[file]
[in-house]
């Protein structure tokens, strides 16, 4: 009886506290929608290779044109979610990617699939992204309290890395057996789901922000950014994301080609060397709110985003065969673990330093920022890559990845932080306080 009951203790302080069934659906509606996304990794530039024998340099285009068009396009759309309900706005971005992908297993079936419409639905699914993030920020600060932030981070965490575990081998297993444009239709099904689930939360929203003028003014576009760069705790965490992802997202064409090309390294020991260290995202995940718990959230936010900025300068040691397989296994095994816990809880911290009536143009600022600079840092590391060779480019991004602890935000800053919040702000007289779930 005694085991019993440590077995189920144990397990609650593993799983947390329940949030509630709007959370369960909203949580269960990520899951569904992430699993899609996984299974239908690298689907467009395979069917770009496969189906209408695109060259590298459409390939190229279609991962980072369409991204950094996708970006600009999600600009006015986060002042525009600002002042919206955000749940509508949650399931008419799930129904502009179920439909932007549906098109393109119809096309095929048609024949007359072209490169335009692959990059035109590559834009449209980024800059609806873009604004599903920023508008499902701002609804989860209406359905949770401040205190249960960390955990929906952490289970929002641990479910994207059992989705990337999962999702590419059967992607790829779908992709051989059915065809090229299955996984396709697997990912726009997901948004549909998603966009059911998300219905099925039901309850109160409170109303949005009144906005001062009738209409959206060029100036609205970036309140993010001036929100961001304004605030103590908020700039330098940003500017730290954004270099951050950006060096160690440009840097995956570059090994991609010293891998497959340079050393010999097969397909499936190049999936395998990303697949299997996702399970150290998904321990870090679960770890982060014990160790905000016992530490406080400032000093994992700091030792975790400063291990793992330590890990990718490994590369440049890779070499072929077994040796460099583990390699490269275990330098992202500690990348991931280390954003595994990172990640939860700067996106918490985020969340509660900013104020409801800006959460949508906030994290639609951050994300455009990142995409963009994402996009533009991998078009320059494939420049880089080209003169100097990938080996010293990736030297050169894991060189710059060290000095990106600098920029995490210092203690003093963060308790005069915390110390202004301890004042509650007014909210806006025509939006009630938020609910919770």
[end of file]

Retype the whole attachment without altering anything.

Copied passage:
[in-house]
């Protein structure tokens, strides 16, 4: 009886506290929608290779044109979610990617699939992204309290890395057996789901922000950014994301080609060397709110985003065969673990330093920022890559990845932080306080 009951203790302080069934659906509606996304990794530039024998340099285009068009396009759309309900706005971005992908297993079936419409639905699914993030920020600060932030981070965490575990081998297993444009239709099904689930939360929203003028003014576009760069705790965490992802997202064409090309390294020991260290995202995940718990959230936010900025300068040691397989296994095994816990809880911290009536143009600022600079840092590391060779480019991004602890935000800053919040702000007289779930 005694085991019993440590077995189920144990397990609650593993799983947390329940949030509630709007959370369960909203949580269960990520899951569904992430699993899609996984299974239908690298689907467009395979069917770009496969189906209408695109060259590298459409390939190229279609991962980072369409991204950094996708970006600009999600600009006015986060002042525009600002002042919206955000749940509508949650399931008419799930129904502009179920439909932007549906098109393109119809096309095929048609024949007359072209490169335009692959990059035109590559834009449209980024800059609806873009604004599903920023508008499902701002609804989860209406359905949770401040205190249960960390955990929906952490289970929002641990479910994207059992989705990337999962999702590419059967992607790829779908992709051989059915065809090229299955996984396709697997990912726009997901948004549909998603966009059911998300219905099925039901309850109160409170109303949005009144906005001062009738209409959206060029100036609205970036309140993010001036929100961001304004605030103590908020700039330098940003500017730290954004270099951050950006060096160690440009840097995956570059090994991609010293891998497959340079050393010999097969397909499936190049999936395998990303697949299997996702399970150290998904321990870090679960770890982060014990160790905000016992530490406080400032000093994992700091030792975790400063291990793992330590890990990718490994590369440049890779070499072929077994040796460099583990390699490269275990330098992202500690990348991931280390954003595994990172990640939860700067996106918490985020969340509660900013104020409801800006959460949508906030994290639609951050994300455009990142995409963009994402996009533009991998078009320059494939420049880089080209003169100097990938080996010293990736030297050169894991060189710059060290000095990106600098920029995490210092203690003093963060308790005069915390110390202004301890004042509650007014909210806006025509939006009630938020609910919770």